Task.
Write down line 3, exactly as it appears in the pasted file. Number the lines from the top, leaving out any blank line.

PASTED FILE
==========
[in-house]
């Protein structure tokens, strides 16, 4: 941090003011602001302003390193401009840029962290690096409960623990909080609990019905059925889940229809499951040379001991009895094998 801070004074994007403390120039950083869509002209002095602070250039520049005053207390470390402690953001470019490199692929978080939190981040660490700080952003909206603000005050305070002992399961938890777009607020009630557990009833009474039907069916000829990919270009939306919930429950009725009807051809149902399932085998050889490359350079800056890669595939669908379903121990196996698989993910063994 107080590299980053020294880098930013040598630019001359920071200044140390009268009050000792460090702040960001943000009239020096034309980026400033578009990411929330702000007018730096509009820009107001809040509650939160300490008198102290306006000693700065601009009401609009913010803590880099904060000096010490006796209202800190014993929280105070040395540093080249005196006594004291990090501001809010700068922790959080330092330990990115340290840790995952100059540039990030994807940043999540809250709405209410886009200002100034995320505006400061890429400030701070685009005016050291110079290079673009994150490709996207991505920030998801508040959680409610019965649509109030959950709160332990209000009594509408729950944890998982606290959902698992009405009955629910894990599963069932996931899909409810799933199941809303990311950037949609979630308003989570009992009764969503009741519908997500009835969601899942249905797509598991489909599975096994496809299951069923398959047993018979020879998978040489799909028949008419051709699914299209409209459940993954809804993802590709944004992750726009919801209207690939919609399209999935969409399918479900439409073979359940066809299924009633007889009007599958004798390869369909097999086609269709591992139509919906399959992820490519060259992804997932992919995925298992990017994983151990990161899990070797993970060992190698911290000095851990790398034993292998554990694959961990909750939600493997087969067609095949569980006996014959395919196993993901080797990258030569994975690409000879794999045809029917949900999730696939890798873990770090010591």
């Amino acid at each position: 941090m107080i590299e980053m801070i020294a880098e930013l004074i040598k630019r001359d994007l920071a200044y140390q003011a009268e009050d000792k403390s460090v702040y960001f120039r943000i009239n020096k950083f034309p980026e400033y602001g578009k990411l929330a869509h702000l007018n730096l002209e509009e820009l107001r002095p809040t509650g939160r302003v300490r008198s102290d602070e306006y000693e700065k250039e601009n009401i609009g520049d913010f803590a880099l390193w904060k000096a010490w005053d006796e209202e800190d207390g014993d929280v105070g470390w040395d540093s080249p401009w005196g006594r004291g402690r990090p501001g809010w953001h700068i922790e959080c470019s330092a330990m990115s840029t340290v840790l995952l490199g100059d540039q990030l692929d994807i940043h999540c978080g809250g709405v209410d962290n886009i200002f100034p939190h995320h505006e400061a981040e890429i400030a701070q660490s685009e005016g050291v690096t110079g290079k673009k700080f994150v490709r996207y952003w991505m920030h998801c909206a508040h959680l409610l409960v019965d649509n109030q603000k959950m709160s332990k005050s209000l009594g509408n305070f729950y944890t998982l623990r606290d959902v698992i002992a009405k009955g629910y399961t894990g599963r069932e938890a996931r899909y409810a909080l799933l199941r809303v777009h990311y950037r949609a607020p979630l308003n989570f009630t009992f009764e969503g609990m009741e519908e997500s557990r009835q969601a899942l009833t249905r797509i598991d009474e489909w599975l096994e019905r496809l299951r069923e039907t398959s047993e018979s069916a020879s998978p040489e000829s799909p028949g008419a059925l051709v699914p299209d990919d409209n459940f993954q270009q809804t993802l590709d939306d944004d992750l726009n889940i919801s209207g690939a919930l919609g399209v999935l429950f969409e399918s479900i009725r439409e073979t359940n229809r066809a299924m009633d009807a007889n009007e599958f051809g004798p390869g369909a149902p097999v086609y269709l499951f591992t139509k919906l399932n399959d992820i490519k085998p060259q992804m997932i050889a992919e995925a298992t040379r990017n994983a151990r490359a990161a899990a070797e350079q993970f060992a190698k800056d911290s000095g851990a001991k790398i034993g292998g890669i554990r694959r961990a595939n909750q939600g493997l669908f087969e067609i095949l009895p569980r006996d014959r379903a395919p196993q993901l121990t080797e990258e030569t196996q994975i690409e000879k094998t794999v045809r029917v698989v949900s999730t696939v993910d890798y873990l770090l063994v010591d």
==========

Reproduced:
């Amino acid at each position: 941090m107080i590299e980053m801070i020294a880098e930013l004074i040598k630019r001359d994007l920071a200044y140390q003011a009268e009050d000792k403390s460090v702040y960001f120039r943000i009239n020096k950083f034309p980026e400033y602001g578009k990411l929330a869509h702000l007018n730096l002209e509009e820009l107001r002095p809040t509650g939160r302003v300490r008198s102290d602070e306006y000693e700065k250039e601009n009401i609009g520049d913010f803590a880099l390193w904060k000096a010490w005053d006796e209202e800190d207390g014993d929280v105070g470390w040395d540093s080249p401009w005196g006594r004291g402690r990090p501001g809010w953001h700068i922790e959080c470019s330092a330990m990115s840029t340290v840790l995952l490199g100059d540039q990030l692929d994807i940043h999540c978080g809250g709405v209410d962290n886009i200002f100034p939190h995320h505006e400061a981040e890429i400030a701070q660490s685009e005016g050291v690096t110079g290079k673009k700080f994150v490709r996207y952003w991505m920030h998801c909206a508040h959680l409610l409960v019965d649509n109030q603000k959950m709160s332990k005050s209000l009594g509408n305070f729950y944890t998982l623990r606290d959902v698992i002992a009405k009955g629910y399961t894990g599963r069932e938890a996931r899909y409810a909080l799933l199941r809303v777009h990311y950037r949609a607020p979630l308003n989570f009630t009992f009764e969503g609990m009741e519908e997500s557990r009835q969601a899942l009833t249905r797509i598991d009474e489909w599975l096994e019905r496809l299951r069923e039907t398959s047993e018979s069916a020879s998978p040489e000829s799909p028949g008419a059925l051709v699914p299209d990919d409209n459940f993954q270009q809804t993802l590709d939306d944004d992750l726009n889940i919801s209207g690939a919930l919609g399209v999935l429950f969409e399918s479900i009725r439409e073979t359940n229809r066809a299924m009633d009807a007889n009007e599958f051809g004798p390869g369909a149902p097999v086609y269709l499951f591992t139509k919906l399932n399959d992820i490519k085998p060259q992804m997932i050889a992919e995925a298992t040379r990017n994983a151990r490359a990161a899990a070797e350079q993970f060992a190698k800056d911290s000095g851990a001991k790398i034993g292998g890669i554990r694959r961990a595939n909750q939600g493997l669908f087969e067609i095949l009895p569980r006996d014959r379903a395919p196993q993901l121990t080797e990258e030569t196996q994975i690409e000879k094998t794999v045809r029917v698989v949900s999730t696939v993910d890798y873990l770090l063994v010591d």